The Hunting Tree
design by BelleDesign [BelleDesign.org]
by Ike Hamill at Smashwords
2012-2017 by Ike
Hamill. All rights reserved.
book is a work of fiction. All names, characters, places, and events
have been fabricated only to entertain. This book may not be
reproduced in whole or in part without the consent of Ike Hamill.
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One - Stage of Possibilities
One - Crooked Tree
Two - Davey
Three - Mike
Four - Davey
Five - Mike
Six - Crooked Tree
Seven - Davey
Eight - Mike
Nine - Crooked Tree
Ten - Davey
Eleven - Mike
Twelve - Crooked Tree
Thirteen - Davey
Fourteen - Mike
Two - Stage of Hunger
Fifteen - Crooked Tree
Sixteen - Davey
Seventeen - Mike
Eighteen - Crooked Tree
Nineteen - Davey
Twenty - Mike
Twenty One - Crooked Tree
Twenty Two - Davey
Twenty Three - Mike
Twenty Four - Crooked Tree
Twenty Five - Davey
Twenty Six - Mike
Twenty Seven - Crooked Tree
Twenty Eight - Davey
Twenty Nine - Mike
Thirty - Davey
Three - Stage of the Hunt
Thirty One - Mike
Thirty Two - Ken Stuart
Thirty Three - Davey
Thirty Four - Mike
Thirty Five - Davey
Thirty Six - Mike
Thirty Seven - Davey
Thirty Eight - Mike
Thirty Nine - Davey
Forty - Mike
Forty One - Crooked Tree
Forty Two - Davey Epilogue
The Hunting Tree
Look - Blood Ghost
- Stage of Possibilities -
Tree - 3141 B.C.
He stood in back between his
brother and his father, but he really wanted to be nearer to the edge
of the cliff. On the journey he’d caught a glimpse of the
spectacular view through the trees. From up here they could probably
see all the way to where the big rivers came together—the place
they would meet with the other families at the end of summer. On his
toes, he could at least spy the fuzzy, purple horizon. At sixteen,
Crooked Tree already stood taller than any of his relatives. He was
even taller than his brother, Running Deer, who was the strongest and
most popular youngster of their whole group.
Tree flexed his legs. His muscles ached from travel. Their four-dozen
family members had walked for days to arrive at this cliff on this
warm spring day, but Crooked Tree had run most of it—back and forth
between his father and Talking Bird. Talking Bird led the group and
his father brought up the rear. The tall boy was their messenger,
repeating each string of words verbatim.
at the front of the group on a black rock, at the very edge of the
cliff, Talking Bird explained their duty: “Our people were once
herded by the Snake. He kept us as his pets; he watched over us. When
we turned sour he culled with a swift bite and a tight coil.”
had left in a hurry four days before, collecting meager rations and
water along the way. Talking Bird had surprised everyone with this
trip and had only conferred with Big Bear, who was the natural leader
of the clan. Such a trip wasn’t completely unprecedented. As they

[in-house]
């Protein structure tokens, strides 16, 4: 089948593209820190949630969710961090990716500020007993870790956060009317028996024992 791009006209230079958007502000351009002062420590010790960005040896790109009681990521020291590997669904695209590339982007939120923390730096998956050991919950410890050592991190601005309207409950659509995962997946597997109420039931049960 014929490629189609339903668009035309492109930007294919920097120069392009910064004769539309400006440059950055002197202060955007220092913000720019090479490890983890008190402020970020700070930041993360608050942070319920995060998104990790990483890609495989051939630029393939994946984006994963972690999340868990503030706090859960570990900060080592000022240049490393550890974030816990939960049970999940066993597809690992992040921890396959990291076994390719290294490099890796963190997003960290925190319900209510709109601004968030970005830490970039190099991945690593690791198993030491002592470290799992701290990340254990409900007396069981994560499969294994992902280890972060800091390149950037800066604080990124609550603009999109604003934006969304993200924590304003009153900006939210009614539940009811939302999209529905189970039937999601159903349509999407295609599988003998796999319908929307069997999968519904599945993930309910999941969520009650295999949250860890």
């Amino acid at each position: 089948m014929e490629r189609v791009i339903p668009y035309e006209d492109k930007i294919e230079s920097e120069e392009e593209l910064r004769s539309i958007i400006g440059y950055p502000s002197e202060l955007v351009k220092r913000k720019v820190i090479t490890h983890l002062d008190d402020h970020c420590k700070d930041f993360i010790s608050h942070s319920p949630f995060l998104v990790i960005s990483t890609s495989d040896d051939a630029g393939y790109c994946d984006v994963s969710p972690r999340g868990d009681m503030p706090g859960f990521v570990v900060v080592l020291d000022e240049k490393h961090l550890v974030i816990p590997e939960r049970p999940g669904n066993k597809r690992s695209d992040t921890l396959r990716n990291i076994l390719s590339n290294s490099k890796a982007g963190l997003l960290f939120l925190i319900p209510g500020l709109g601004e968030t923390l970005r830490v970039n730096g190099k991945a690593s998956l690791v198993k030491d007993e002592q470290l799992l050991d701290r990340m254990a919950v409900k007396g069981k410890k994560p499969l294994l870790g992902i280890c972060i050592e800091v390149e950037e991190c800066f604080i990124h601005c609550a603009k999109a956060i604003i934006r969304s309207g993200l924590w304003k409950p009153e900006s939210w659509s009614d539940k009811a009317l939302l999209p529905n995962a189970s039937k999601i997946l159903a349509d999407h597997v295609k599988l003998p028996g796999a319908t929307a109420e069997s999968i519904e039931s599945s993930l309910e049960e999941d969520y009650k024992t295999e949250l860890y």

began their journey, several people remembered another spring day
when Talking Bird had uprooted the group and sent them up the
hillside just before a flood washed through and destroyed their home
camp. The old man was wise and trusted. When his voice broke the
still morning everyone straightened and listened.
Tree tried hard to focus on the old man’s words. Whenever Talking
Bird would begin his low, slow cadence, it was all Crooked Tree could
do to pay attention. His mind would wander and he’d always miss a
crucial part of the message. He’d wait for his father to explain it
later. The rest of the group seemed to sense something important. The
extended family stood as still as the rocks that dotted the rough
clearing. Even the children and babies knew that it was time to stay
the Man Who Created Himself opened this valley, he stood before the
Snake and said ‘We will decide now,’” said Talking Bird.
heads nodded. At Crooked Tree’s right, Running Deer whooped,
punctuating the story.
he really meant that he
would decide who should come together to bring more children,”
Talking Bird reminded the group. “It was much later that we bore
our mothers and fathers choose the wisest pairings,” said Talking
Bird. This was met with more nods from the clan. “And we alone are
left to decide when our blood has become poisoned. This is the dream
Tree saw fewer nods at this last line, and many heads dropped.
Mothers with young children hugged them close. His own mother wasn’t
among those standing in the perfect spring sun. She had died just
after Running Deer had weaned. Crooked Tree and his brother had been
raised by many of the women standing in the group, and that had made
it awkward for him to find any of their daughters attractive. They
seemed like his sisters. At the next gathering he planned to find a
young woman from another clan and follow her home. That would leave
Running Deer able to step into his father’s role eventually without
being blocked by him, the older son. He closed his eyes, thought of
the approaching summer, and inhaled the beautiful wet edge of the air
from the forest behind them.
have come to this moment,” said Talking Bird, “when Sun Bringer
tells us through our dreams that dark spirits are in our blood, and